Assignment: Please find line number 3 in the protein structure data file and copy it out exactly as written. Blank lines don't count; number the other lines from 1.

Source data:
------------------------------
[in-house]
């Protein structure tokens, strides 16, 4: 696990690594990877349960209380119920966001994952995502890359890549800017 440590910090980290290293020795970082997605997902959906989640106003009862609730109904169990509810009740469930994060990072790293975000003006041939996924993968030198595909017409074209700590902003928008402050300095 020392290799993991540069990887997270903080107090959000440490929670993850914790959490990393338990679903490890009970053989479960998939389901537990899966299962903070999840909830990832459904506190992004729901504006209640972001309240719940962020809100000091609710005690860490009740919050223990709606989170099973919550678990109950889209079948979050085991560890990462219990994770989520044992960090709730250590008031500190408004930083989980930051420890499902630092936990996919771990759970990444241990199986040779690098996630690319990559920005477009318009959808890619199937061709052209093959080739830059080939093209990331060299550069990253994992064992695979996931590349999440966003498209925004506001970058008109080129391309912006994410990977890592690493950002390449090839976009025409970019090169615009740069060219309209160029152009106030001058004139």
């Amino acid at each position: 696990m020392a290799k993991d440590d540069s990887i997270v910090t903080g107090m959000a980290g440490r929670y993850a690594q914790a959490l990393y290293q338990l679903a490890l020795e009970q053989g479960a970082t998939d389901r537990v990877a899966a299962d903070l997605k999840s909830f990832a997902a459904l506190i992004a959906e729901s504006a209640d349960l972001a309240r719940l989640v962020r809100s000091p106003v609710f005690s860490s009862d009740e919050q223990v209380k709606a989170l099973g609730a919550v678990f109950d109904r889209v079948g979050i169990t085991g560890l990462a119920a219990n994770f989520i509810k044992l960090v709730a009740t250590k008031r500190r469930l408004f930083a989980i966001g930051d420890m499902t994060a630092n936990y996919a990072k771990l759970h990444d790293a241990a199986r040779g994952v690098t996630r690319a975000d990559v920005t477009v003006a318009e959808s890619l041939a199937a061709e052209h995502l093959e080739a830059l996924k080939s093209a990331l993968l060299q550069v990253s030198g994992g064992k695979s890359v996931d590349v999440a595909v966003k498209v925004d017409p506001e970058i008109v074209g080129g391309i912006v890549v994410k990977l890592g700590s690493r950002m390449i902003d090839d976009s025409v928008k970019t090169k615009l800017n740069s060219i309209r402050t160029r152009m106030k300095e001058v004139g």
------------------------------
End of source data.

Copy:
């Amino acid at each position: 696990m020392a290799k993991d440590d540069s990887i997270v910090t903080g107090m959000a980290g440490r929670y993850a690594q914790a959490l990393y290293q338990l679903a490890l020795e009970q053989g479960a970082t998939d389901r537990v990877a899966a299962d903070l997605k999840s909830f990832a997902a459904l506190i992004a959906e729901s504006a209640d349960l972001a309240r719940l989640v962020r809100s000091p106003v609710f005690s860490s009862d009740e919050q223990v209380k709606a989170l099973g609730a919550v678990f109950d109904r889209v079948g979050i169990t085991g560890l990462a119920a219990n994770f989520i509810k044992l960090v709730a009740t250590k008031r500190r469930l408004f930083a989980i966001g930051d420890m499902t994060a630092n936990y996919a990072k771990l759970h990444d790293a241990a199986r040779g994952v690098t996630r690319a975000d990559v920005t477009v003006a318009e959808s890619l041939a199937a061709e052209h995502l093959e080739a830059l996924k080939s093209a990331l993968l060299q550069v990253s030198g994992g064992k695979s890359v996931d590349v999440a595909v966003k498209v925004d017409p506001e970058i008109v074209g080129g391309i912006v890549v994410k990977l890592g700590s690493r950002m390449i902003d090839d976009s025409v928008k970019t090169k615009l800017n740069s060219i309209r402050t160029r152009m106030k300095e001058v004139g």